White text on blackboard: Creativity is intelligence having fun. Managing motivation.
Why not let it be fun?

Managing motivation and our energy for writing is something almost all writers struggle with at some point in their writing lives.

We intend to write the poem/story/book, but we just can’t get to the page as often as we’d like. And sometimes, when we give in to the lack of motivation we feel, we can go days, weeks or even months without writing.

So how do we manage our motivation for writing?

It’s not just you

This week I spoke to two different writers on this topic. Kay was working with my free guide, The Focused Writer: 5 Easy Steps to Create a Writing Ritual You (and Your Brain) Will Love, and wrote to say that she sometimes struggles with a lack of motivation and brain energy. [Hi Kay! *waves*]

And then I was reaching out to one of my First Book Finish students [Hi Marina! *waves*] who lives in New Zealand. She reminded me of the terrorist attack in New Zealand, which was a crisis on top of the COVID-19 crisis already unfolding — they’ve been in lockdown for almost a month now to deal with the Delta variant, after having been COVID-free for some time.

This article is for Kay and Marina and her whole Kiwi Accountability Pod in First Book Finish, and it’s for you as well if you need it right now.

What’s really going on?

Whenever you find yourself feeling a lack of motivation in your writing life, the first step is to diagnose the situation. Ask yourself: what’s really going on?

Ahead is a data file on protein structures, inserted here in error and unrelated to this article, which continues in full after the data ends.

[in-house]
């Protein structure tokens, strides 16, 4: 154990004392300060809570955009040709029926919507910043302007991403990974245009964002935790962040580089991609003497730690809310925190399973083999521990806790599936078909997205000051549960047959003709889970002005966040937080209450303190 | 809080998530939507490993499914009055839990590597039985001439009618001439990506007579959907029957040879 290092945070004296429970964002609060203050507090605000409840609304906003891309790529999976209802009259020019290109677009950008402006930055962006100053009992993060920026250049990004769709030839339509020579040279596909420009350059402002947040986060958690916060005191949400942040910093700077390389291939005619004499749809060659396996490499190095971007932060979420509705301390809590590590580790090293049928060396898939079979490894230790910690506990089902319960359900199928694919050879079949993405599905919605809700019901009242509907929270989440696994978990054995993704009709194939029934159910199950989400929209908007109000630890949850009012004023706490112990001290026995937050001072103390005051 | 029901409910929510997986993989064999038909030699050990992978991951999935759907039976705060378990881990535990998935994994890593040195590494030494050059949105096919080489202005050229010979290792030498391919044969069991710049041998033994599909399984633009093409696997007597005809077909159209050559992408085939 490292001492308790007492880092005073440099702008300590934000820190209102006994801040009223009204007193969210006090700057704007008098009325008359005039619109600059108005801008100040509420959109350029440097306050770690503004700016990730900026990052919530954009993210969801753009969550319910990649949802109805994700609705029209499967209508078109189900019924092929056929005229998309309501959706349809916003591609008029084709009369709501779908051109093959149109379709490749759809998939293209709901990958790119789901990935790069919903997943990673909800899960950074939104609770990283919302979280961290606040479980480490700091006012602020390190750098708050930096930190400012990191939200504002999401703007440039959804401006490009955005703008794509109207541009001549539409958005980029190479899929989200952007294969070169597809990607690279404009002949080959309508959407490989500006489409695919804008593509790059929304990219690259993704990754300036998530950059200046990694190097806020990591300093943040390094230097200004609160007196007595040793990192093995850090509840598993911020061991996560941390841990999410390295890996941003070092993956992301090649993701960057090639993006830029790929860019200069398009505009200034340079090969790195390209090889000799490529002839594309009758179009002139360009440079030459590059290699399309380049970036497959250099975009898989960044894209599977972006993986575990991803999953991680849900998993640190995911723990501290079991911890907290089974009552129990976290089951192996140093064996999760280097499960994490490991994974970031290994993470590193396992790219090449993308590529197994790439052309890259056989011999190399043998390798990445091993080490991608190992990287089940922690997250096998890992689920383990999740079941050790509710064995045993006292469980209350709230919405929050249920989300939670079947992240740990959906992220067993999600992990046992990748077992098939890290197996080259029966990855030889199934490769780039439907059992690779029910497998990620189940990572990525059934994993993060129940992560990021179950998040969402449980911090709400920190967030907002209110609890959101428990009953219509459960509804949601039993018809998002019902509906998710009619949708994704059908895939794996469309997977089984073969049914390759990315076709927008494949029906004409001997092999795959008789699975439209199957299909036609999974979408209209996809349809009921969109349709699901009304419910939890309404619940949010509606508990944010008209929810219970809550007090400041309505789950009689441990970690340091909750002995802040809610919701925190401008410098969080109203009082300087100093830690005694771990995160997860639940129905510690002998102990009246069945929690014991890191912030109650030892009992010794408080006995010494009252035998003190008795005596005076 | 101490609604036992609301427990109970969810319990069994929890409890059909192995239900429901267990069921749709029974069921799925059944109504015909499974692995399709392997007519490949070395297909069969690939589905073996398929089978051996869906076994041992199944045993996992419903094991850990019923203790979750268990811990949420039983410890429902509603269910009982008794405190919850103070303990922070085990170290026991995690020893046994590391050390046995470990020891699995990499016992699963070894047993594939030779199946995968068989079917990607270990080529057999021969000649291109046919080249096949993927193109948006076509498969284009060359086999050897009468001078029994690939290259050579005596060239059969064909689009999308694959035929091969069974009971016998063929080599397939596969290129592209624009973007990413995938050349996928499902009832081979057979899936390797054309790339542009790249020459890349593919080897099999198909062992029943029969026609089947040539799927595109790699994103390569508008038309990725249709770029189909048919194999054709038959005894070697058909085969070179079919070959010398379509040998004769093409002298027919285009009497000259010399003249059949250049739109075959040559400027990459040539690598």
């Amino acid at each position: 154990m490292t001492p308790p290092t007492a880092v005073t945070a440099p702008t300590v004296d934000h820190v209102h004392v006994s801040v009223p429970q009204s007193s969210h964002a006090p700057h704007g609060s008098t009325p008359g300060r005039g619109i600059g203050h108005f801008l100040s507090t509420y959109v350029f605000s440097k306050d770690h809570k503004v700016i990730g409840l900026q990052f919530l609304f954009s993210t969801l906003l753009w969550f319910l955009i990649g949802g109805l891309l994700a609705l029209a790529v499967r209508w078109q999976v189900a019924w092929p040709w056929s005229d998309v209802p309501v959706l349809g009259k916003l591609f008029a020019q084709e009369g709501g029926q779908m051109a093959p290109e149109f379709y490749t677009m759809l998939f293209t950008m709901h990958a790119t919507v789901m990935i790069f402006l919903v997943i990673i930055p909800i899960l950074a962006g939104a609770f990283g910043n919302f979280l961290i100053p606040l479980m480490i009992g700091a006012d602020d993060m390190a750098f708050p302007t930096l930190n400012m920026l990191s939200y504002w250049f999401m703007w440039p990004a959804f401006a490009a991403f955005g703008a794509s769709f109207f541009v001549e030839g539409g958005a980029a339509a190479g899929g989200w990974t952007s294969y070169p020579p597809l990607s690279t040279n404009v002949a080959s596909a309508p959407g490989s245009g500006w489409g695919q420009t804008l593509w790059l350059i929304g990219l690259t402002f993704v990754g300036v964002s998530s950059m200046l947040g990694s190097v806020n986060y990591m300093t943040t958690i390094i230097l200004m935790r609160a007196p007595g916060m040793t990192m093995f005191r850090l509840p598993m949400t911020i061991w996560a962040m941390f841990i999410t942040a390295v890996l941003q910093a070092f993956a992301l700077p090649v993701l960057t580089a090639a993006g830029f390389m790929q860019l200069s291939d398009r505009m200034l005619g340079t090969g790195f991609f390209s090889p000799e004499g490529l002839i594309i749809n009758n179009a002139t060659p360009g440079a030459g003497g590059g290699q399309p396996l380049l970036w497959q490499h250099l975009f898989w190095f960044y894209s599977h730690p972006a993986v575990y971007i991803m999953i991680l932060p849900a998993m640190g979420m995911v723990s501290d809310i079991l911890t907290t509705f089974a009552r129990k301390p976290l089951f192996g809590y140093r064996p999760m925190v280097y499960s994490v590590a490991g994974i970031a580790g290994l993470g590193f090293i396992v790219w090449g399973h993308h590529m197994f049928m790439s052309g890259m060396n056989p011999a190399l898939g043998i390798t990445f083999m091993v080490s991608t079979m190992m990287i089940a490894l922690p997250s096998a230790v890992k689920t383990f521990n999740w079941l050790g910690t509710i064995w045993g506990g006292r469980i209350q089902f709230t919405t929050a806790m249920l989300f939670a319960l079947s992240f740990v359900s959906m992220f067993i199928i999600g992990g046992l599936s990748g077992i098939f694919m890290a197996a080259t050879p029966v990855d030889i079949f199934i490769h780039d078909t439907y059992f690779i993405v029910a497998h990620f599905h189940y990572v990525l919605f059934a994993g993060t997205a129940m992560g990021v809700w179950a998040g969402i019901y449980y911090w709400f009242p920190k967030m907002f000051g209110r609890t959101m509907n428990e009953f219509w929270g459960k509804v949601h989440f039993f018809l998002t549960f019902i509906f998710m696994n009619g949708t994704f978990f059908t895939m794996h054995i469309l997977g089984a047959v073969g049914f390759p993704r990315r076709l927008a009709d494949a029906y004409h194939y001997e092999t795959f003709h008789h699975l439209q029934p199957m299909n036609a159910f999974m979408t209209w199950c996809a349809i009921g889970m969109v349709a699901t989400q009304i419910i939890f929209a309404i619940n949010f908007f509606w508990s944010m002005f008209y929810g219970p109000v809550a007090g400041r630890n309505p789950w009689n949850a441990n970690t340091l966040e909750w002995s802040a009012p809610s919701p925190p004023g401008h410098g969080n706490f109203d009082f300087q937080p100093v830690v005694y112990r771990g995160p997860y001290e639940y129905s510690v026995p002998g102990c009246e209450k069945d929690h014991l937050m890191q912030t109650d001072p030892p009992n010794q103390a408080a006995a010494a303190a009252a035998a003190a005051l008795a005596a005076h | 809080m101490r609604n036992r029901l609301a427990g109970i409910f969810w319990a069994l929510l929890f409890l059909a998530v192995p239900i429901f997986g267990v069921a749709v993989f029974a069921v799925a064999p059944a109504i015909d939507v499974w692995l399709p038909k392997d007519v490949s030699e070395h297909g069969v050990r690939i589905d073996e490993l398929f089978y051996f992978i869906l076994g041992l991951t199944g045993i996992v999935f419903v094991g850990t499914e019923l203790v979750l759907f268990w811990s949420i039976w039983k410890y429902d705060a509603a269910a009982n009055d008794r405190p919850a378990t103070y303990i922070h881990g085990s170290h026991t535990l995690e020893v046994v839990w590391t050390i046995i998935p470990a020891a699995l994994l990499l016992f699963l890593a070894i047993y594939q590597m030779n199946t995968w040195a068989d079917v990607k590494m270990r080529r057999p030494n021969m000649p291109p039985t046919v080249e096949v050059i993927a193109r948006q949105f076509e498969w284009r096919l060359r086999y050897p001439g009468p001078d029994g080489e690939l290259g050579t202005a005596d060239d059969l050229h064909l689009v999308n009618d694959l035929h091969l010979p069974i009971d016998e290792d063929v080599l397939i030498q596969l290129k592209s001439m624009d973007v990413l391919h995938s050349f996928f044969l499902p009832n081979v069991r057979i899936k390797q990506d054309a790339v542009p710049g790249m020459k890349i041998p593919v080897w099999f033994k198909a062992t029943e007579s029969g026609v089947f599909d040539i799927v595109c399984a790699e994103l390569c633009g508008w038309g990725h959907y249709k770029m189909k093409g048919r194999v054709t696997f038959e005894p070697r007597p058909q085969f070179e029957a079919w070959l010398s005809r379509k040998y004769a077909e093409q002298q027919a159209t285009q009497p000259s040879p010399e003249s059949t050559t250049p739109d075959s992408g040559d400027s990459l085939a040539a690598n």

Sometimes I’ll hear from writers who feel badly that they aren’t writing right now, and when we talk further, I’ll learn that their mother is dying or they are single parenting and one of their children is sick.

It’s hard to shoulder significant additional care burdens on top of everything else — job, pandemic, hurricanes or wildfires — and still get the writing done.

Sometimes you need to give yourself a Hall Pass and not beat yourself up for not writing through a life crisis.

I’m not saying that you should skip your writing session every time you get a hangnail, but offering yourself some self-compassion is a good strategy for staying with your writing goals over the long-term.

If you are facing some kind of life crisis right now and that’s at the root of your lack of motivation, this is my permission to give yourself a wee break.

On days when I feel less motivated, I also look to my basic self-care. (And #trueconfession, that is something I have struggled with over the years.) Some days, you feel unmotivated when you really need a glass of water or a quick nap.

Are you depressed?

In a recent study at Yale, researchers determined that artists (and yes, writers are artists) are moderately more likely to be anxious AND more likely to measure highly in ways that allow them to cope, such as holding onto character traits “indicating hope, ego resilience, and psychological well-being.”

Isn’t that great news? We may be more likely to experience anxiety BUT we also have the skills to cope with challenges that come our way.

Findings collated in Scientific American also showed that artists can be up to 10 times more likely to suffer from depression….however, those studies have also been criticized for being too small in scope to be definitive. 

My own experience with depression, both mild and moderate, is more in line with what Dr. Eric Maisel wrote about in his book Van Gogh Blues: The Creative Person’s Path Through Depression. I recommend that every artist have a copy of this book on their shelves and consider it essential reading. (Full disclosure: I did advanced training in creativity coaching with Dr. Maisel, but I was already fully biased about this book well before that!)

Here’s Dr. Maisel on the kind of existential depression experienced by many writers: